In John 5:24 Jesus affirms that if we believe in him, we will not be condemned but have “crossed over from death to life.” He goes on to say in verse 25, “A time is coming and has now come when the dead will hear the voice of the Son of God and those who hear will live.” Is he speaking of people who are actually dead or does he mean those who are physically alive but spiritually dead? The context of verse 24’s spiritual death and spiritual life would suggest that verse 25 refers to those who are physically alive but spiritually dead; they respond to Jesus and become spiritually alive. This interpretation is reasonable and the most common.
Yet Jesus takes the idea one step further in verses 28-29, “Do not be amazed at this, for a time is coming when all who are in their graves will hear his voice and come out—those who have done good will rise to live, and those who have done evil will rise to be condemned.” Contrasting verses 24–25, this cannot be talking about people who are merely spiritually dead. Those “who are in their graves” can only refer to actual dead people. And he can’t be referring to believers who die because they’re already in Heaven. Furthermore, saying that they “will rise” to live or be condemned can again only refer to the afterlife.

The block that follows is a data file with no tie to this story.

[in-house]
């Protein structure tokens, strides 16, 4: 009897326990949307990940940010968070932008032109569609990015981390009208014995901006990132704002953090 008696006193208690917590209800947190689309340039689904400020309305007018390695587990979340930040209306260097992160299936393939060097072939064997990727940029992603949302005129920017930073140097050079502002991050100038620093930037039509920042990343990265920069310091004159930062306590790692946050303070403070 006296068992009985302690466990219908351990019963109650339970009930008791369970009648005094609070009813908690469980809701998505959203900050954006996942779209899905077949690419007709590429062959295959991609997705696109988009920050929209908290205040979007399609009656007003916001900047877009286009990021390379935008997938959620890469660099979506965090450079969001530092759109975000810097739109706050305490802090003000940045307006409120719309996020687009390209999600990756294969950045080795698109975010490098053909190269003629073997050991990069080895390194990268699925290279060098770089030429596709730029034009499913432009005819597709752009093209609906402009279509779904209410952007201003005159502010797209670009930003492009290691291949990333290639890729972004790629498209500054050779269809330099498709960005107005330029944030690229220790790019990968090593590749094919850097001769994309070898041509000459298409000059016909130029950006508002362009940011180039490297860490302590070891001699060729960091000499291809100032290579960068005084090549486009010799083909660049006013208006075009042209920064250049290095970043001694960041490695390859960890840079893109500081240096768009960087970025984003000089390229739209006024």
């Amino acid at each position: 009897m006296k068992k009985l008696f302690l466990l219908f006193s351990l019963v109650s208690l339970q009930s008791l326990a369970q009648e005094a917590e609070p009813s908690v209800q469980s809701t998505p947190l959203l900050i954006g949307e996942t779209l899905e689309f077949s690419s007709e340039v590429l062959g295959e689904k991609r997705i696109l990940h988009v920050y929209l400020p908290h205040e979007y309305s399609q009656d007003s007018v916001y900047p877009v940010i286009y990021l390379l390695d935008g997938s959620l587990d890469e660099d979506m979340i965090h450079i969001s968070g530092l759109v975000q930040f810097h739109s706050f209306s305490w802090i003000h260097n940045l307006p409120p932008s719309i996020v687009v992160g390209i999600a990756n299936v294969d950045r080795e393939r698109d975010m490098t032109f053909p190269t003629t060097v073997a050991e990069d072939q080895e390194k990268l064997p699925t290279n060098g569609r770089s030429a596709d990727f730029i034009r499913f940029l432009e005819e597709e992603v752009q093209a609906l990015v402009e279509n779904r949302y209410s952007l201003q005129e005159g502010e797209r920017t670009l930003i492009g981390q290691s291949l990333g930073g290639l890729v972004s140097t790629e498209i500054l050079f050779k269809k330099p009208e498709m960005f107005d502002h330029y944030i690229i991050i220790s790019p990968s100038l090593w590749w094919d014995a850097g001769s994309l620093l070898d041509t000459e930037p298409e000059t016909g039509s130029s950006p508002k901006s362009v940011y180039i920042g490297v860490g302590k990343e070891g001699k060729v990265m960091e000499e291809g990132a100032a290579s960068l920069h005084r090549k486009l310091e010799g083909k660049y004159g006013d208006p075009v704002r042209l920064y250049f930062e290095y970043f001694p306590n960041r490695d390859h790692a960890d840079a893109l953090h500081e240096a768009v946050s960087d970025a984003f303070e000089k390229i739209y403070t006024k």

So we’re left with a strong indication that people who die and don’t go to Heaven will hear Christ’s voice, presumably as they are in Hades, and rise to either life or condemnation. I don’t see this in too many theologies or statements of faith. But it’s in the Bible.
Peter echoes this in 1 Peter 3:18–19, saying that Christ “was put to death in the body but made alive by the Spirit, through whom also he went and preached to the spirits in prison.” Given that the Bible never indicates fallen angels will be redeemed, the “spirits in prison” can hardly be anything other than spirits of the dead. Verse 20 indicates that these spirits were of people in the days of Noah. Is it limited to them? What about the people after Noah?
The answer comes as Peter goes on to speak of people in his own time. Because God judges “the living and the dead . . . the gospel was preached even to those who are now dead, so that they might be judged according to men in regard to the body, but live according to God in regard to the spirit” (4:6). Some interpret this to mean those who are spiritually dead, but a plain reading of the passage, particularly following the parallel of 3:18–19, would lead first to understanding this as referring to people who have actually died. Again, to interpret these passages as meaning spiritually dead ignores, or at least stretches, the context of Christ’s going to prison to preach—the Bible never refers to earth as a prison.